# CALCULATE VOLUME AND TOTAL AREA OF A CYLINDER

Question: Even though x is private, what can I do to make x available in the derived functions cylinderType?

When I compile the cylinderType program I get the following message:

Line          Message
18            'int circleType::x' is private
94            within this context

This message is repeated several time in the following functions:

float cylinderType::getTotalArea()
{
return 2 * x * x  * PI * (x  + y);
}

float cylinderType::getVolume()
{
return PI * x * x + y;
}

cylinderType::cylinderType(int a, int b):circleType(a + b)
{
x = a;
y = b;
}

Entire code:

#include <iostream>

using namespace std;

const float PI = 3.14;

class circleType
{
public:
void print()const;
int getX();
float getArea();
float getCircumference();
circleType();
circleType(int a);

private:
int x;

};

class cylinderType: public circleType
{
public:
void print()const;
int getY();
float getTotalArea();
float getVolume();
cylinderType();
cylinderType(int a, int b = 0);

private:
int y;

};

int main()
{
cylinderType heightObject(3);
heightObject.print();

cout<<"Cylinder total area = "<<heightObject.getTotalArea()<<endl;
cout<<"Cylinder volume = " <<heightObject.getVolume()<<endl;

cin.get();
return 0;
}

int circleType::getX()
{
return x;
}

void circleType::print()const
{
cout<<"r = radius of a circle.  r = "<<x<<", PI = "<<PI<<endl;
cout<<"Formulas for area of circle = (2 * PI * r * r)"<<endl;
cout<<"Formulas for circumferencea of circle = (2 * r * PI)"<<endl;

}

void cylinderType::print()const
{

cout<<"Formula for total area of a cylinder = 2 * r * PI * (r + h)"<<endl;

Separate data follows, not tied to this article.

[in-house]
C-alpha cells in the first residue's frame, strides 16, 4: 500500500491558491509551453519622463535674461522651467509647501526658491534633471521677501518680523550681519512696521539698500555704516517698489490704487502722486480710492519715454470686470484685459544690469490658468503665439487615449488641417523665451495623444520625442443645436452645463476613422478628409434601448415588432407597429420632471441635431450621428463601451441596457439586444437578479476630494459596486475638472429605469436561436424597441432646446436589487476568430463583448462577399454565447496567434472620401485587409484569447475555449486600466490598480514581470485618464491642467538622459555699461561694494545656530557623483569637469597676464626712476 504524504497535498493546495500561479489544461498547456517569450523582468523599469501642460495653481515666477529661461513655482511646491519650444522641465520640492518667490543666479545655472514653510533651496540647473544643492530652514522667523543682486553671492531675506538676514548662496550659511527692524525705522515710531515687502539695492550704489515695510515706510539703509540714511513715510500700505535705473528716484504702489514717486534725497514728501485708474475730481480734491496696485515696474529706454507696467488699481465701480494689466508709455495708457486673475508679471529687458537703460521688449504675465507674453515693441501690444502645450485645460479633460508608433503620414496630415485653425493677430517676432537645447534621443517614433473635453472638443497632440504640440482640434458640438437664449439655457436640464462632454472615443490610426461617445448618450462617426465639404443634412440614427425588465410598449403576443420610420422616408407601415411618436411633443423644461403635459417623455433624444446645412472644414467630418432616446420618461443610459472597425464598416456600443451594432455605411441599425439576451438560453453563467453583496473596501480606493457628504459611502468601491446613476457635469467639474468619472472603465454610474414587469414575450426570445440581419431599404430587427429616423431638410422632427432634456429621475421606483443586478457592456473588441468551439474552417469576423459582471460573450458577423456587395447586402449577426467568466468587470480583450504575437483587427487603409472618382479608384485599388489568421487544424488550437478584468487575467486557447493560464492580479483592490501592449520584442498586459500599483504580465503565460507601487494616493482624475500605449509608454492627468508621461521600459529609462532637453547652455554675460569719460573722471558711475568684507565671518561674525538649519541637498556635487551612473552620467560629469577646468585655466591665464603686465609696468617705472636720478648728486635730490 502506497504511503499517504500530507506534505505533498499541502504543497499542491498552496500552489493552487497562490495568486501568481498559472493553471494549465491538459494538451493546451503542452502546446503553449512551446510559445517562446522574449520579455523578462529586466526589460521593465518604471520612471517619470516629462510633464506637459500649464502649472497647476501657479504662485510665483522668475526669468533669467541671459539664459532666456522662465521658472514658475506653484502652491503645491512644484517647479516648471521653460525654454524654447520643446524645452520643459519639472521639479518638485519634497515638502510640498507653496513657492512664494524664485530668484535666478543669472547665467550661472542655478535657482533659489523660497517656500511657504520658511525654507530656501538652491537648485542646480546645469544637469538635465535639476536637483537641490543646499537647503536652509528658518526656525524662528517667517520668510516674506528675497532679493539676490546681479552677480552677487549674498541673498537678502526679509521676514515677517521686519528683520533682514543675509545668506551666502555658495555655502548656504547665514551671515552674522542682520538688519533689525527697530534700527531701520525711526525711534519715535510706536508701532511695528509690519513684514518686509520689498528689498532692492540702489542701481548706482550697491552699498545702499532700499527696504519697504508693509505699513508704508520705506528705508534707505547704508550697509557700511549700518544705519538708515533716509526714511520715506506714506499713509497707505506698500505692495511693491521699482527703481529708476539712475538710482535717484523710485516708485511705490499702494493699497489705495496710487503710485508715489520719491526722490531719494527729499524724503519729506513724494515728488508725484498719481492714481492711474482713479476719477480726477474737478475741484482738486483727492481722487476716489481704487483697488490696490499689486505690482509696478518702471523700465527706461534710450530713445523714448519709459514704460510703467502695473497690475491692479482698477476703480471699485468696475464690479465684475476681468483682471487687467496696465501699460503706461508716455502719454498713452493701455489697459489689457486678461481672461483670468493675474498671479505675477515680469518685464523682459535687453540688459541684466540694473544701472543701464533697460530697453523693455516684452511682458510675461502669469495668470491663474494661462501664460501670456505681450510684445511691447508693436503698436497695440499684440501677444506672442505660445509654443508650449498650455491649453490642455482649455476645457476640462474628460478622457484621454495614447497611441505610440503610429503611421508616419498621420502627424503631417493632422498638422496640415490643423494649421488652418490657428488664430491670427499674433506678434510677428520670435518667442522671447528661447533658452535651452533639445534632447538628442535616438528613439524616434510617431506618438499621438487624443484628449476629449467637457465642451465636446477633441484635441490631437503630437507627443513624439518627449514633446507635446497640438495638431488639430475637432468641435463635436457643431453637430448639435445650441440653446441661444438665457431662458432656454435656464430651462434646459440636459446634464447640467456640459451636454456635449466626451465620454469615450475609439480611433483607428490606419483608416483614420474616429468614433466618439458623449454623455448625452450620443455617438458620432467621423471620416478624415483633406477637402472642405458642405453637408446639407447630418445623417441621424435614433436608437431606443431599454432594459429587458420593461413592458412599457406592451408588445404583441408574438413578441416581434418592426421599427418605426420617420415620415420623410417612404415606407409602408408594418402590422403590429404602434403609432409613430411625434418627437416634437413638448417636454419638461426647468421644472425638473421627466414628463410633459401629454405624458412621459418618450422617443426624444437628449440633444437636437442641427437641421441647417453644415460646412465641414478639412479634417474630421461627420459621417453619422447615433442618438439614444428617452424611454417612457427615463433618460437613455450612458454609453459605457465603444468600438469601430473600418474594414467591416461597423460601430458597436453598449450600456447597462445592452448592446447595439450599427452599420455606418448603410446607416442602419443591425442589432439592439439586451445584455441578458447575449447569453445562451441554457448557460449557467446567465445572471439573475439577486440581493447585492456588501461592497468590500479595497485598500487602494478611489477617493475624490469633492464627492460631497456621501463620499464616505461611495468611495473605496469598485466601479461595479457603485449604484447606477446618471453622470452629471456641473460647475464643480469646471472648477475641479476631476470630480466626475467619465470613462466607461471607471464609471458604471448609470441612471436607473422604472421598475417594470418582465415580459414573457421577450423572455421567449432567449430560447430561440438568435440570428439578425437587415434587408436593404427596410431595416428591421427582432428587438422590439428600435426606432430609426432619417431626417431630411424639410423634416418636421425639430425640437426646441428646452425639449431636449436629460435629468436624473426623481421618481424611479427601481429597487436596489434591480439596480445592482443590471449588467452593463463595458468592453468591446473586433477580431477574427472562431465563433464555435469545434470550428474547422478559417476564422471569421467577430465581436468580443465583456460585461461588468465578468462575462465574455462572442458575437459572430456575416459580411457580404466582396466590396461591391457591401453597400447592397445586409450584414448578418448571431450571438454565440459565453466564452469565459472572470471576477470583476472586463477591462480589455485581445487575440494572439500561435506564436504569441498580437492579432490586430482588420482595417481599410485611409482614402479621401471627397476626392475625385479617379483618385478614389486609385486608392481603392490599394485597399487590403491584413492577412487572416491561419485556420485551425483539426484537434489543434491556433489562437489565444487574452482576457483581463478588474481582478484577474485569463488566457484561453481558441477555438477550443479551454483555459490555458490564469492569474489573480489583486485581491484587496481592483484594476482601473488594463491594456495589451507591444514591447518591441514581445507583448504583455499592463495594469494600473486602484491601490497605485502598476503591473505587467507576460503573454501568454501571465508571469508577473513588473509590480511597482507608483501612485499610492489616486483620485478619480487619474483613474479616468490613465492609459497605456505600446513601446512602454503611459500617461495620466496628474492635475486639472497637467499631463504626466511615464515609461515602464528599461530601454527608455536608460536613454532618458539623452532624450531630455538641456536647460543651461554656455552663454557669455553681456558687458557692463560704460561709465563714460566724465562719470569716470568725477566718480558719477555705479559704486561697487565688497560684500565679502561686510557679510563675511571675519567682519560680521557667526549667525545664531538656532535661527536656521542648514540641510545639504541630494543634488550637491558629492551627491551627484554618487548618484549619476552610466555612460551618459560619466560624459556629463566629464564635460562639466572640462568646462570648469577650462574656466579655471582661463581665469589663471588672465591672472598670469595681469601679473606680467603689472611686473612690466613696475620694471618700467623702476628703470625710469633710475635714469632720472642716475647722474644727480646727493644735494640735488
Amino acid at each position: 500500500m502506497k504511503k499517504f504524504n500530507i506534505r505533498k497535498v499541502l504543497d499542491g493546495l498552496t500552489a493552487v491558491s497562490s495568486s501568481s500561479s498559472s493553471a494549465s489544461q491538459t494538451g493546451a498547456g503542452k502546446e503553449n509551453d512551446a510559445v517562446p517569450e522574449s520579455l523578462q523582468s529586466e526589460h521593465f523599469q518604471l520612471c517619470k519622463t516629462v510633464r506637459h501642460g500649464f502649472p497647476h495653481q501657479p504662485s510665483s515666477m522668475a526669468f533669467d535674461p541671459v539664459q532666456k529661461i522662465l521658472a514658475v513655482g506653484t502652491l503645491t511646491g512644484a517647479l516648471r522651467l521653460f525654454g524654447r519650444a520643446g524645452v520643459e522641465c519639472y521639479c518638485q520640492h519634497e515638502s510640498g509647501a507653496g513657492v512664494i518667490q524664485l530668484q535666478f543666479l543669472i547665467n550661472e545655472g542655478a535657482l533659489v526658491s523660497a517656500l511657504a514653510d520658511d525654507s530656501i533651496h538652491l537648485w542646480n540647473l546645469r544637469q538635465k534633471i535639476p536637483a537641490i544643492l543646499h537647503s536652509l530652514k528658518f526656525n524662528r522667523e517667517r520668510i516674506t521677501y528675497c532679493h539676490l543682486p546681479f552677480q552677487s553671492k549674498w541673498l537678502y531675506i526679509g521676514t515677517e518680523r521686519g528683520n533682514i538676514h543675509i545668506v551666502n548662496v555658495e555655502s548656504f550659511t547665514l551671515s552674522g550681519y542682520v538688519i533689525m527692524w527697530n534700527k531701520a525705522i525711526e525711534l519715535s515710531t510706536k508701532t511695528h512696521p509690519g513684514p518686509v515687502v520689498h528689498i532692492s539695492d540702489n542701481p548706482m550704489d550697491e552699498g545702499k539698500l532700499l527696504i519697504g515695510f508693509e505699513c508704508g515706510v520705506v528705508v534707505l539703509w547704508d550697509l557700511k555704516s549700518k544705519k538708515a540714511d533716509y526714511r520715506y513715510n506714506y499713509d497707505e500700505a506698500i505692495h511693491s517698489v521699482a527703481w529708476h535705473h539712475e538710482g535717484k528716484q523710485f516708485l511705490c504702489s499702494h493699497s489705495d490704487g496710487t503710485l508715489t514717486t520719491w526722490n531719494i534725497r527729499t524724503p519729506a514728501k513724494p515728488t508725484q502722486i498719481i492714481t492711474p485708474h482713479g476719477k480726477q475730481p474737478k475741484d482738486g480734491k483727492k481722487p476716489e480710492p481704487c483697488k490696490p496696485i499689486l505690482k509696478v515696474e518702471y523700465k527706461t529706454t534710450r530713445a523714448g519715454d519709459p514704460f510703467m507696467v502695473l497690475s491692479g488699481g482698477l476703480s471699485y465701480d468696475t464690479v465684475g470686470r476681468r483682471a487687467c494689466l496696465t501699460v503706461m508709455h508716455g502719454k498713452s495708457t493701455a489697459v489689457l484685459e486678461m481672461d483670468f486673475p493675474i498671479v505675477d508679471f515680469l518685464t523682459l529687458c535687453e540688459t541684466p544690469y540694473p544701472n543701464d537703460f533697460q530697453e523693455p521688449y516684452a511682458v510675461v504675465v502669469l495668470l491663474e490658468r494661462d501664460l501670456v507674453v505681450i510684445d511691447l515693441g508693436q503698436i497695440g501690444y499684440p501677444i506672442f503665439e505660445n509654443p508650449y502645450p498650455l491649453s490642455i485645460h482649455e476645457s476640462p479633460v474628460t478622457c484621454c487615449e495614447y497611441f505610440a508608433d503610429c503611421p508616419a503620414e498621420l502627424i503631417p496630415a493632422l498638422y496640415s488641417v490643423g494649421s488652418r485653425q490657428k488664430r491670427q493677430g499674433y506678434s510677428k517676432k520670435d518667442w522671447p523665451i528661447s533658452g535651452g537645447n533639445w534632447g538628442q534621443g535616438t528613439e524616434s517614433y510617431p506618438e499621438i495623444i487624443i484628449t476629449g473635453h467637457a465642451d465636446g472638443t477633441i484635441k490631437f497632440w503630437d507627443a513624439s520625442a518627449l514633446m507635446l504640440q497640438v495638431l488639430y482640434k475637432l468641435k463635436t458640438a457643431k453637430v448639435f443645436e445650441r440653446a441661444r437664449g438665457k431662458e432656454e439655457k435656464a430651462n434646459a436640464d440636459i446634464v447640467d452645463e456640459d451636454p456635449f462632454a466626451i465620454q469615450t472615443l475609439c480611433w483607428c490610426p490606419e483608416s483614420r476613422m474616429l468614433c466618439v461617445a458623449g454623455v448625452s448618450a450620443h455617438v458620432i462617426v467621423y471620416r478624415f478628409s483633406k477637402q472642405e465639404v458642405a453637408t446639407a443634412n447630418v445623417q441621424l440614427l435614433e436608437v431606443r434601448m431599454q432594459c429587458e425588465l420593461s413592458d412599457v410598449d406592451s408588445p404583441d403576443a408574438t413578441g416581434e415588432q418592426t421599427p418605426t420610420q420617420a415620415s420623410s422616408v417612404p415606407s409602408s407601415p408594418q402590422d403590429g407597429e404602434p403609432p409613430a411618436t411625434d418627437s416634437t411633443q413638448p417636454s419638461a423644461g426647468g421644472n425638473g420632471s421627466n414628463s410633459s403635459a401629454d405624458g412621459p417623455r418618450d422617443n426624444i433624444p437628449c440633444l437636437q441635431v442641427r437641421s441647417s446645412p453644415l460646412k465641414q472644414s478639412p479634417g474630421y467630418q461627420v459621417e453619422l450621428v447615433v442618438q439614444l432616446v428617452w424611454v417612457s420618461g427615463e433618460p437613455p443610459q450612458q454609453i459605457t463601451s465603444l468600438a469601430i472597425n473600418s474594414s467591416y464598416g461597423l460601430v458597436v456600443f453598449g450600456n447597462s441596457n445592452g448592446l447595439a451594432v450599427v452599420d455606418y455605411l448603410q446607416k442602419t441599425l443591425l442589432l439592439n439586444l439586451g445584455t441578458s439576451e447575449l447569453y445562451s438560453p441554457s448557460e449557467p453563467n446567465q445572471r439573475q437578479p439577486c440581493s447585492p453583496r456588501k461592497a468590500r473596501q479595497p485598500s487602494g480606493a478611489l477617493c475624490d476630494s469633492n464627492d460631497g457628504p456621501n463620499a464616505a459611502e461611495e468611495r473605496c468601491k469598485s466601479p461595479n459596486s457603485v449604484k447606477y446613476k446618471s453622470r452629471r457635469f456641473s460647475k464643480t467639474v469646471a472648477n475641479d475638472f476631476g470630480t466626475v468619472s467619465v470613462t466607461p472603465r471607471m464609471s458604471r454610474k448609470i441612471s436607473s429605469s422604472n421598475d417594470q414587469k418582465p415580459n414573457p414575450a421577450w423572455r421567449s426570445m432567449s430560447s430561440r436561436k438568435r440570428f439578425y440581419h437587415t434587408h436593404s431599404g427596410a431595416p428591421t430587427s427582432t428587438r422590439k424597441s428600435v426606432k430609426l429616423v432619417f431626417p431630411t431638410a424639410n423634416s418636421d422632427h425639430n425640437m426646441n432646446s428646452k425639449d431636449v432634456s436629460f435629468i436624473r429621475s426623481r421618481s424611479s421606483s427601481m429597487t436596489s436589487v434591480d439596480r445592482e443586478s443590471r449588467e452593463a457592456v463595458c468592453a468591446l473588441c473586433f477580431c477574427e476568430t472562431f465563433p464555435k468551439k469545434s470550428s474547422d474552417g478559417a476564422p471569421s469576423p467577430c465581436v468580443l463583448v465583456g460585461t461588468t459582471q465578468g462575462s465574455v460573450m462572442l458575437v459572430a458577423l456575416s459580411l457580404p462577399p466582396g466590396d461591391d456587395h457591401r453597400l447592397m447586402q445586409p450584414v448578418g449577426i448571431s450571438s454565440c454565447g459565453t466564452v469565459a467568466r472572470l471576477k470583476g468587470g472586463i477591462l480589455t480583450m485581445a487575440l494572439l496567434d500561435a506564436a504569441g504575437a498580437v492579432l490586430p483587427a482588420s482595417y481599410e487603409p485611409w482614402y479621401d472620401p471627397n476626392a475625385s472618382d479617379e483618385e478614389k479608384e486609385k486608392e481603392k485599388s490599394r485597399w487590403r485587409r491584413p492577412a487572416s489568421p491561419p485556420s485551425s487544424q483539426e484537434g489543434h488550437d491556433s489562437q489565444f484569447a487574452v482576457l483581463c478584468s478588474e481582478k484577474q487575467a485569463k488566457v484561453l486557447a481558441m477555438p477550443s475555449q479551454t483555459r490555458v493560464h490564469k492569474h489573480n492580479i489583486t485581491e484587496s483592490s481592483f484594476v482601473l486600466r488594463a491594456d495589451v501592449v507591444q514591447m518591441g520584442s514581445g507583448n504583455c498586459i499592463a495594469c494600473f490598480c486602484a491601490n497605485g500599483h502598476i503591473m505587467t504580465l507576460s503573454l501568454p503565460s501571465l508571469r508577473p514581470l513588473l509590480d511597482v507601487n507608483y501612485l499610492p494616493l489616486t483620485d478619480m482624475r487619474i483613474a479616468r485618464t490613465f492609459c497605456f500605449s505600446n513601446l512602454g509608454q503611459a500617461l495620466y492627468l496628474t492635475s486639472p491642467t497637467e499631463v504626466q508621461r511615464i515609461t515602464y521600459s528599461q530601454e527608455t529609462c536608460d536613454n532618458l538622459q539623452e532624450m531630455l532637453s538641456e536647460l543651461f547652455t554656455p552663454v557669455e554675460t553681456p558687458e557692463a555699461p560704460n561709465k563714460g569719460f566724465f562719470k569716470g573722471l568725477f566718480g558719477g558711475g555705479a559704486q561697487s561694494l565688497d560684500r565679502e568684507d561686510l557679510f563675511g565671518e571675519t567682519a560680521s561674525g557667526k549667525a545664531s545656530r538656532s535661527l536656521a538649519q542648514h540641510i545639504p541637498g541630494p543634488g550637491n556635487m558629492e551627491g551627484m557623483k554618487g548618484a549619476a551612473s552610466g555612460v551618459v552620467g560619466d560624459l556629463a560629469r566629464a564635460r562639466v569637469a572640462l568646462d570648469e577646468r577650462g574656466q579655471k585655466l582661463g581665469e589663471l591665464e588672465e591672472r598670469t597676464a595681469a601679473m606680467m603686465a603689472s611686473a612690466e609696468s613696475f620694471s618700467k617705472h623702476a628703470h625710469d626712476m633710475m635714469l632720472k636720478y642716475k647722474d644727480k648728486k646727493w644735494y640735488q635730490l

cout<<"Formula for volume of a cylinder = PI * r * r * h"<<endl;
}

float circleType::getArea()
{
return 2 * PI * x * x;
}

float circleType::getCircumference()
{
return 2 * x * PI;
}

int cylinderType::getY()
{
return y;
}

float cylinderType::getTotalArea()
{
return 2 * x * x  * PI * (x  + y);
}

float cylinderType::getVolume()
{
return PI * x * x + y;
}

circleType::circleType()
{
x = 0;
}

circleType::circleType(int a)
{
x = a;
}

cylinderType::cylinderType(int a, int b):circleType(a + b)
{
x = a;
y = b;
}

###### Who is Participating?

Commented:
Two possibilities:

a) make it a protected member, if applicable

b) Add an accessor member t othe base class, e.g. -- ops, you already have an accessor, so use it:

float cylinderType::getTotalArea()
{
float x = getX();

return 2 * x * x  * PI * (x  + y);
}

float cylinderType::getVolume()
{
float x = getX();

return PI * x * x + y;
}

If you want to be able to change the value also, use

class circleType
{
public:
void print()const;
int getX() const { return x;}
int& getX()  { return x;};

//...
};

Be careful, the above just illustrates the idea, you probably have another 'getX()' somewhere else around, so remove one of these.
0

Commented:
In class Circle just declare the class Cylinder friend.
0

Commented:
It is not really a good idea to declare derived classes as friends of the base classes - that kinda defeats the purpose ;o)
0

Commented:
hi lazylg,

dont forget to add a virtual destructor, at least to the base-class:

class circleType
{
public:
virtual ~circleType()  {}
};

btw: your PI has quite a less precision with only 2 digits!!

hope it helps :)
ike
0

Commented:
here is a better pi: